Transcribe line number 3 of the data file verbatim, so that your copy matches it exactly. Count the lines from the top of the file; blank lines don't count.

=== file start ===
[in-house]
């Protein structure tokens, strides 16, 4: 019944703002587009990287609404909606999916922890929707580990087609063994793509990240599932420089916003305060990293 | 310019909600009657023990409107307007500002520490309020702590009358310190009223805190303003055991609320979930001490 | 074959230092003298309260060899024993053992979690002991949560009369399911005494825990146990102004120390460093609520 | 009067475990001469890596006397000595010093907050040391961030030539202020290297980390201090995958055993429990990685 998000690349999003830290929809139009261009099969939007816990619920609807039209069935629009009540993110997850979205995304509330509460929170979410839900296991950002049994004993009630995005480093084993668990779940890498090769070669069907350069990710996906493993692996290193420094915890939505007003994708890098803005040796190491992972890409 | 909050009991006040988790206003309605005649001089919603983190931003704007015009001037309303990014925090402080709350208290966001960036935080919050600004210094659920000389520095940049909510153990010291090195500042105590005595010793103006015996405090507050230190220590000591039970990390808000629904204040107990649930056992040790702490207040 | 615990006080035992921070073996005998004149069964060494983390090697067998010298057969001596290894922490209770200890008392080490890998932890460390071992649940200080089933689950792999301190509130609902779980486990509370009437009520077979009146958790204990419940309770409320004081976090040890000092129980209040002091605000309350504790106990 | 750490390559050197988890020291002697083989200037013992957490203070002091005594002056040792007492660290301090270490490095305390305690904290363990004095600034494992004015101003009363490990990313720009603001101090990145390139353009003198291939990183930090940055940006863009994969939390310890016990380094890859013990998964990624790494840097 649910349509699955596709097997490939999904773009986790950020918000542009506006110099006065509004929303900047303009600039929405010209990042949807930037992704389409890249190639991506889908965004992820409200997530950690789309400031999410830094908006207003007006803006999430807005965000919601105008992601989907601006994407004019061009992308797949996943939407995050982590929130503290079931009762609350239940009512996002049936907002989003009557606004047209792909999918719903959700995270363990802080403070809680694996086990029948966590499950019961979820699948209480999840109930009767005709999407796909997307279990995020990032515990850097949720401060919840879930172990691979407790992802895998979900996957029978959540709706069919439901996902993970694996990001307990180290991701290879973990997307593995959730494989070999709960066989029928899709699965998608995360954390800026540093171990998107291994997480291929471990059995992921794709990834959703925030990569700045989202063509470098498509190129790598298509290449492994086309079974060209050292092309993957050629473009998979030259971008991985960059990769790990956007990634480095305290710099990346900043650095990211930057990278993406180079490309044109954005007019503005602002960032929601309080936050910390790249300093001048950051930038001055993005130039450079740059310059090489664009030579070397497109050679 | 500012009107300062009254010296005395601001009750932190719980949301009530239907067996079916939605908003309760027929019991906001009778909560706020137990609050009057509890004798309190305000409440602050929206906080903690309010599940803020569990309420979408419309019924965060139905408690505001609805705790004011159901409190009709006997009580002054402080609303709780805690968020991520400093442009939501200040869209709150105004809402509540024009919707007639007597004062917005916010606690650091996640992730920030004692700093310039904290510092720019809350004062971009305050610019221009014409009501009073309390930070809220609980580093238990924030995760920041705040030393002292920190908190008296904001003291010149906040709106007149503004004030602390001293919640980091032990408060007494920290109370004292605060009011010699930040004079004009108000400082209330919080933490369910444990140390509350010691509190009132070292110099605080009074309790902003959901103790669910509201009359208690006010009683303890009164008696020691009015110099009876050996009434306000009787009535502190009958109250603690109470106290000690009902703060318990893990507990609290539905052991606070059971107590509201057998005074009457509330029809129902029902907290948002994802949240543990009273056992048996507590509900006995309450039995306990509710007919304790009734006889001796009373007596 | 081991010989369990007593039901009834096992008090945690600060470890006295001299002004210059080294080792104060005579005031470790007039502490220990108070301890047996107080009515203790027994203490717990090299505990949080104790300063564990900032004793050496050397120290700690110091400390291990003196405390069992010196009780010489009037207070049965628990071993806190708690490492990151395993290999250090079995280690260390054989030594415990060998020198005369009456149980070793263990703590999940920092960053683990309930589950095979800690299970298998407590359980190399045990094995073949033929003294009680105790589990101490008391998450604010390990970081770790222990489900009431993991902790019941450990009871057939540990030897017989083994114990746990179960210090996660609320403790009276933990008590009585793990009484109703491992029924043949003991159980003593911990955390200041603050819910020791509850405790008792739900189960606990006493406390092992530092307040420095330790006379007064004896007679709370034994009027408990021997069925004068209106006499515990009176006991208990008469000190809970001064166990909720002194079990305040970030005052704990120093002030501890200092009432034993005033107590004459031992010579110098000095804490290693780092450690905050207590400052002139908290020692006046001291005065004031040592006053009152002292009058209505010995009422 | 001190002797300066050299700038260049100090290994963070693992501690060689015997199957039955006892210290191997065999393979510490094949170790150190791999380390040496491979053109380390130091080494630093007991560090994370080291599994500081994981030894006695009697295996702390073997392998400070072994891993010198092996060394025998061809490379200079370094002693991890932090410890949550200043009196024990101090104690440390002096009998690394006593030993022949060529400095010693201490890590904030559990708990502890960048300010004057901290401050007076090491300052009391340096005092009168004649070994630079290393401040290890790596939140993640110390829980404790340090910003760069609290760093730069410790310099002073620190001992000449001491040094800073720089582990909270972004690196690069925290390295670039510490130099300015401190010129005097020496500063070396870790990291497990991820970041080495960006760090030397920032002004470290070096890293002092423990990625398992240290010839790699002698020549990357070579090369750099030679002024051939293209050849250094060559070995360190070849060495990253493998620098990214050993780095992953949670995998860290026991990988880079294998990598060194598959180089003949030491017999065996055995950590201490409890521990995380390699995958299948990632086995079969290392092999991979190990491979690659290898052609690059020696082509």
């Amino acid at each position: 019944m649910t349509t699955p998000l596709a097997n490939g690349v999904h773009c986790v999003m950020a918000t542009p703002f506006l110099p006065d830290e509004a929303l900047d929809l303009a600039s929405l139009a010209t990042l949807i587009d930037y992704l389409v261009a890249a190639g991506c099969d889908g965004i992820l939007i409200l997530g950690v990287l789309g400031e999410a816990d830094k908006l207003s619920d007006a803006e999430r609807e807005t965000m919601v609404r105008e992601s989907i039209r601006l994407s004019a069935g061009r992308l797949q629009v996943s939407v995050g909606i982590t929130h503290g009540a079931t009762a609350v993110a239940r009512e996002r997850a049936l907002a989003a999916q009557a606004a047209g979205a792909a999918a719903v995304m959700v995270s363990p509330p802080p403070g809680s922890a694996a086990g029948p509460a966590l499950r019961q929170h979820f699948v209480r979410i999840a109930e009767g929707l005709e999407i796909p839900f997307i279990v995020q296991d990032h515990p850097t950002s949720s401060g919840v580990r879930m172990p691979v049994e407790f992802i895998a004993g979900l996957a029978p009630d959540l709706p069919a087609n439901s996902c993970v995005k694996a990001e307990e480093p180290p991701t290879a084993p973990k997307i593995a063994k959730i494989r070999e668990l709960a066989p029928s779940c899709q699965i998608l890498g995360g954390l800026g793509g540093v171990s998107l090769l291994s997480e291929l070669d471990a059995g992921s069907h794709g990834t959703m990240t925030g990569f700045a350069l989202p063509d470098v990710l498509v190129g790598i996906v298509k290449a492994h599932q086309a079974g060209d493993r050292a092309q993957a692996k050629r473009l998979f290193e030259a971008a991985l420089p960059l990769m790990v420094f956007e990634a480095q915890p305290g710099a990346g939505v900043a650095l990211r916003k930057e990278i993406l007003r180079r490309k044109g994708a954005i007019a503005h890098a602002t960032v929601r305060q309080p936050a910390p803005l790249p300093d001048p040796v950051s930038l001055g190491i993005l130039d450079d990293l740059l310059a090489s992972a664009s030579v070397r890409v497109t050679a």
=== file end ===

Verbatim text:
């Amino acid at each position: 019944m649910t349509t699955p998000l596709a097997n490939g690349v999904h773009c986790v999003m950020a918000t542009p703002f506006l110099p006065d830290e509004a929303l900047d929809l303009a600039s929405l139009a010209t990042l949807i587009d930037y992704l389409v261009a890249a190639g991506c099969d889908g965004i992820l939007i409200l997530g950690v990287l789309g400031e999410a816990d830094k908006l207003s619920d007006a803006e999430r609807e807005t965000m919601v609404r105008e992601s989907i039209r601006l994407s004019a069935g061009r992308l797949q629009v996943s939407v995050g909606i982590t929130h503290g009540a079931t009762a609350v993110a239940r009512e996002r997850a049936l907002a989003a999916q009557a606004a047209g979205a792909a999918a719903v995304m959700v995270s363990p509330p802080p403070g809680s922890a694996a086990g029948p509460a966590l499950r019961q929170h979820f699948v209480r979410i999840a109930e009767g929707l005709e999407i796909p839900f997307i279990v995020q296991d990032h515990p850097t950002s949720s401060g919840v580990r879930m172990p691979v049994e407790f992802i895998a004993g979900l996957a029978p009630d959540l709706p069919a087609n439901s996902c993970v995005k694996a990001e307990e480093p180290p991701t290879a084993p973990k997307i593995a063994k959730i494989r070999e668990l709960a066989p029928s779940c899709q699965i998608l890498g995360g954390l800026g793509g540093v171990s998107l090769l291994s997480e291929l070669d471990a059995g992921s069907h794709g990834t959703m990240t925030g990569f700045a350069l989202p063509d470098v990710l498509v190129g790598i996906v298509k290449a492994h599932q086309a079974g060209d493993r050292a092309q993957a692996k050629r473009l998979f290193e030259a971008a991985l420089p960059l990769m790990v420094f956007e990634a480095q915890p305290g710099a990346g939505v900043a650095l990211r916003k930057e990278i993406l007003r180079r490309k044109g994708a954005i007019a503005h890098a602002t960032v929601r305060q309080p936050a910390p803005l790249p300093d001048p040796v950051s930038l001055g190491i993005l130039d450079d990293l740059l310059a090489s992972a664009s030579v070397r890409v497109t050679a």